Granny Smiths are some of the most recognizable apples, due to their bright green peel.
Despite their tart taste, Granny Smiths are often used in cooking and baking, since they remain firm when exposed to heat.10 However, this usually involves adding large amounts of sugar, to balance out the natural acidity of Granny Smiths. Granny Smiths are typically used in apple pies and other apple-based sweets.
Glucose, Fructose and Excess Fructose in Granny Smith Apples
|1 cup, slices||N/A||2.9||5.5||2.6|
Granny Smith apples do have less excess fructose than other popular apple varieties. We’d expect this, given how tart Granny Smiths are in comparison to sweet apples, like Gala and Fuji. Despite this tartness, Granny Smith apples still far exceed guidelines for excess fructose content, so are not a good option for those living low FODMAP.
The take home here is that apples are absolutely not low FODMAP. At normal serving sizes of one small or medium apple (depending on size) all apples exceed low FODMAP guidelines for excess fructose.
A Note on Serving Sizes
I emphasize “normal serving sizes” in this post and on this website because I’ve seen references online and in low FODMAP books to ridiculously small serving sizes. For example, apples being low FODMAP in a two tablespoon portion. The truth is, you can make any food low FODMAP if you make the portion small enough.
But even toddlers eat more than two tablespoons of apple in one sitting. I don’t think generally healthy adults should be encouraged to eat such small portions of food just to adhere to some dietary guideline created by researchers.
My belief about low FODMAPing is that adults should eat adult sized portions of foods they can tolerate. Having a healthy relationship with food is just as important to me as having a healthy body. I refuse to follow any advice that suggests I should eat two tablespoons of this and one-fourth of an ounce of that, just so I can fit certain foods into my diet.
Okay, now that I got that off my chest, let’s look at the sorbitol content of apples. If apples give you tummy troubles, you could be reacting to sorbitol rather than fructose.
Sorbitol Content in Apples
Sorbitol isn’t one of the food components usually tested in food composition studies. As such, it’s much more difficult to find authoritative, published data on sorbitol content. Since this data isn’t available in public databases, I estimated sorbitol content of apples the following way.
Methodology for Estimating the Sorbitol Content in Apples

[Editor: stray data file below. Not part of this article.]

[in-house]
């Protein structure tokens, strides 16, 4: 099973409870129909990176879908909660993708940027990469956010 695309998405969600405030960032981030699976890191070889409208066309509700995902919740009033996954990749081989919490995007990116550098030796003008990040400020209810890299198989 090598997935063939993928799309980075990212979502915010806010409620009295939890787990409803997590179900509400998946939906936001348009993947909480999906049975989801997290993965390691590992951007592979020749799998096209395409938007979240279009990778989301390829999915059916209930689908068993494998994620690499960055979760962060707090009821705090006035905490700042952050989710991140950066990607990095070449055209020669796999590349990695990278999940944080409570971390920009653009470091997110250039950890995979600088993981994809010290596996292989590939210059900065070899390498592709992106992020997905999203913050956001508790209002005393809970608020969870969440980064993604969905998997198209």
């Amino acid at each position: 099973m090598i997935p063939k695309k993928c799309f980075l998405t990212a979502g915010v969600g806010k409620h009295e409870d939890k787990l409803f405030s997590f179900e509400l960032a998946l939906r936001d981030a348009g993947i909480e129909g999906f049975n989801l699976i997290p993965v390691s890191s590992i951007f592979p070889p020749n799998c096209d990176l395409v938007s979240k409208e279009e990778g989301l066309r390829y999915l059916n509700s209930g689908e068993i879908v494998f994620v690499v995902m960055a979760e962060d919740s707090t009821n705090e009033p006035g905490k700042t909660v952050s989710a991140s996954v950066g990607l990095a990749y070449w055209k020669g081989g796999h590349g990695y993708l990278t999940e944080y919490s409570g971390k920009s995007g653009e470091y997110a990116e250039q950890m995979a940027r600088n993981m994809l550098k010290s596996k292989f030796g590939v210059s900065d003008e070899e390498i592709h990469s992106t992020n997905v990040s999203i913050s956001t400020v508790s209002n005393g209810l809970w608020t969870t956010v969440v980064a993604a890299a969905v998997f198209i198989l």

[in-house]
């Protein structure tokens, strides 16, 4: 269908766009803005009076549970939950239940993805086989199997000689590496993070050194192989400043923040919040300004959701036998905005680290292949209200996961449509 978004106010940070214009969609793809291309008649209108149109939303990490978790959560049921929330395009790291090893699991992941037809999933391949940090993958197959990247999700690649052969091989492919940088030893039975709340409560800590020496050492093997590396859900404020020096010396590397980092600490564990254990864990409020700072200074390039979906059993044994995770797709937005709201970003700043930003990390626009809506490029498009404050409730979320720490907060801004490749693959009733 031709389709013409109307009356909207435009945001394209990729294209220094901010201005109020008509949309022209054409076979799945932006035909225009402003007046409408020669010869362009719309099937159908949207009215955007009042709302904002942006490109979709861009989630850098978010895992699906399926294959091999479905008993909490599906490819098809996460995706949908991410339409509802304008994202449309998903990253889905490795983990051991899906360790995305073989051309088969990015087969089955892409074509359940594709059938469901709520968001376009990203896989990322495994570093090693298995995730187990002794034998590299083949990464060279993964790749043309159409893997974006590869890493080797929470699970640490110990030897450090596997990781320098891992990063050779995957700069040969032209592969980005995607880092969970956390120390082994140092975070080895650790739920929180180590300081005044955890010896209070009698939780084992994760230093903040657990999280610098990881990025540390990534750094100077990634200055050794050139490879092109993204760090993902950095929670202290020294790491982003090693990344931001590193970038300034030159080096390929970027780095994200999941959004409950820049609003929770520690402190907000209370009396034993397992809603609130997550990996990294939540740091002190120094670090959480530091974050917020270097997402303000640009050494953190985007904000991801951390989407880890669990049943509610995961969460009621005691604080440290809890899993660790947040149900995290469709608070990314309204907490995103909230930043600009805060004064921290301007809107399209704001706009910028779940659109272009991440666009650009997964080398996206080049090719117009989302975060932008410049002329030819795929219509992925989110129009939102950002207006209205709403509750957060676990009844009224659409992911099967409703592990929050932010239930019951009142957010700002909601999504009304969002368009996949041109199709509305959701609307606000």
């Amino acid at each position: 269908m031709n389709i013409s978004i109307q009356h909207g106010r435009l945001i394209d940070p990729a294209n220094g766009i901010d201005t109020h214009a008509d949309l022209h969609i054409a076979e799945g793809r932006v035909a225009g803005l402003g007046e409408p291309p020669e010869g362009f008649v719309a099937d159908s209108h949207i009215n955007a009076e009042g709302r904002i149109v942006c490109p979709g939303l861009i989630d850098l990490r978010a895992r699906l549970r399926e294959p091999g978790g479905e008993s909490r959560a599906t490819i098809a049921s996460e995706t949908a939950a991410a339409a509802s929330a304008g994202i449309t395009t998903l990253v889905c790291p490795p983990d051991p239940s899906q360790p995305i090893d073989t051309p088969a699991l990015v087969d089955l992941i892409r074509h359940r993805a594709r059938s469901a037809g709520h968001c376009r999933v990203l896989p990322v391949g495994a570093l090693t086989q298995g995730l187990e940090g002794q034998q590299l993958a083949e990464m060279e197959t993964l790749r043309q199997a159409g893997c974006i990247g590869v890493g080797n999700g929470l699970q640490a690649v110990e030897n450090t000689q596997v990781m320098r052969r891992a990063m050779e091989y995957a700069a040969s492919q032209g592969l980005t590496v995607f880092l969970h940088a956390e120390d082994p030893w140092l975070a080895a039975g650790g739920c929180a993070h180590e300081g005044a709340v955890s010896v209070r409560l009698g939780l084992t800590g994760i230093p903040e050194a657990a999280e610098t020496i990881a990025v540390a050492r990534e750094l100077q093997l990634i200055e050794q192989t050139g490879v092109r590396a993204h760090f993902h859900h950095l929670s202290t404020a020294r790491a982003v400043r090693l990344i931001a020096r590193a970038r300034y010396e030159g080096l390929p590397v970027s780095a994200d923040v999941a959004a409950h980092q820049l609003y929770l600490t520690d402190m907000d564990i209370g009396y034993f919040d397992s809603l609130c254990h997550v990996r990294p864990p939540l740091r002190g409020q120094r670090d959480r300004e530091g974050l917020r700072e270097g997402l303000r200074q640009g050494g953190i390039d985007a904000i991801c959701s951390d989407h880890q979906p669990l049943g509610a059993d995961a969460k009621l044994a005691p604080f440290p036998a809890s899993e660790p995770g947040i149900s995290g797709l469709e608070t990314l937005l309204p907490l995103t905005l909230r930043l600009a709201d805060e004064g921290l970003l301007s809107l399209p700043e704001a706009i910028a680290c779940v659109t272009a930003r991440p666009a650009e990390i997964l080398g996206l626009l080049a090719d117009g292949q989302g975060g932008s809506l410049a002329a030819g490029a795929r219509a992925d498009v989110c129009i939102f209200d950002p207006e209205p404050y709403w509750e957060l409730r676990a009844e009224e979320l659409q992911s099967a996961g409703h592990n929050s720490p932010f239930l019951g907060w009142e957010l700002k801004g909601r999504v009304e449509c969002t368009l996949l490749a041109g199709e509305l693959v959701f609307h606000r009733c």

I actually found a really good, fairly recent study on the sorbitol content of apples.12 This study tested 40 batches of different apples varieties. This included three types mentioned here, Fuji, Golden Delicious and Granny Smith. The test also included Braeburn apples, which are another popular apple in the United States.
I took the sorbitol values for those four varieties and averaged them to get an estimate of sorbitol content for popular apples in general. This methodology led to an estimated sorbitol content of .51 grams of sorbitol per 100 grams. That’s the typical quantity used in food science studies and it’s about 3.5 ounces.
Per published low FODMAP research, we want to keep sorbitol to less than .20 grams per serving.1 None of the apples studied here meet this guideline at any normal serving size.
Estimated Sorbitol Content in Apples (in grams)
|Apple Type and Size||Weight|
|Gala, small||5.5 ounces||.79|
|Gala, medium||6.0 ounces||.87|
|Gala, large||7.0 ounces||1.0|
|Golden Delicious, small||4.5 ounces||.65|
|Golden Delicious, medium||6.0 ounces||.85|
|Golden Delicious, large||7.5 ounces||1.1|
|Granny Smith, small||5.1 ounces||.73|
|Granny Smith, medium||6.0 ounces||.84|
|Granny Smith, large||7.3 ounces||1.0|
|Fuji, small||5.5 ounces||.80|
|Fuji, medium||6.8 ounces||.97|
|Fuji, large||8.3 ounces||1.2|
|Red Delicious, small||5.5 ounces||.80|
|Red Delicious, medium||7.5 ounces||1.1|
|Red Delicious, large||9.2 ounces||1.3|
Conclusion: Apples are a High FODMAP Food
I know this has been a data heavy post. If you skipped straight to the conclusion, I don’t blame you.
And that conclusion is: apples are not low FODMAP. Apples contain far too much fructose and far too much sorbitol to fit within low FODMAP guidelines at any reasonable serving size.
If apples give you trouble, it could be that you’re reacting to the high fructose content. But, if you handle some high fructose fruits without issues, then it’s likely sorbitol is the problem.
If apples give you major issues, you’ll need to avoid apple products, like applesauce and apple juice, too. And, like apples, pears are high FODMAP due to their fructose and sorbitol content. So, if you have trouble with apples, look out for pears, too.
But, everyone’s digestive makeup is unique. We each have our own mix of gut bacteria, hormones, dietary and environmental factors that determine how we react to food. So, low FODMAP really isn’t a “one size fits all” approach. You just have to test and find out what works for you.
About the Author
Amanda Coleman, PhD, studies food culture and teaches a popular Food and Society course. Years of digestive problems led her to live low FODMAP. Now she uses her research and analysis skills to help others understand FODMAP essentials, so they can lead better, healthier lives.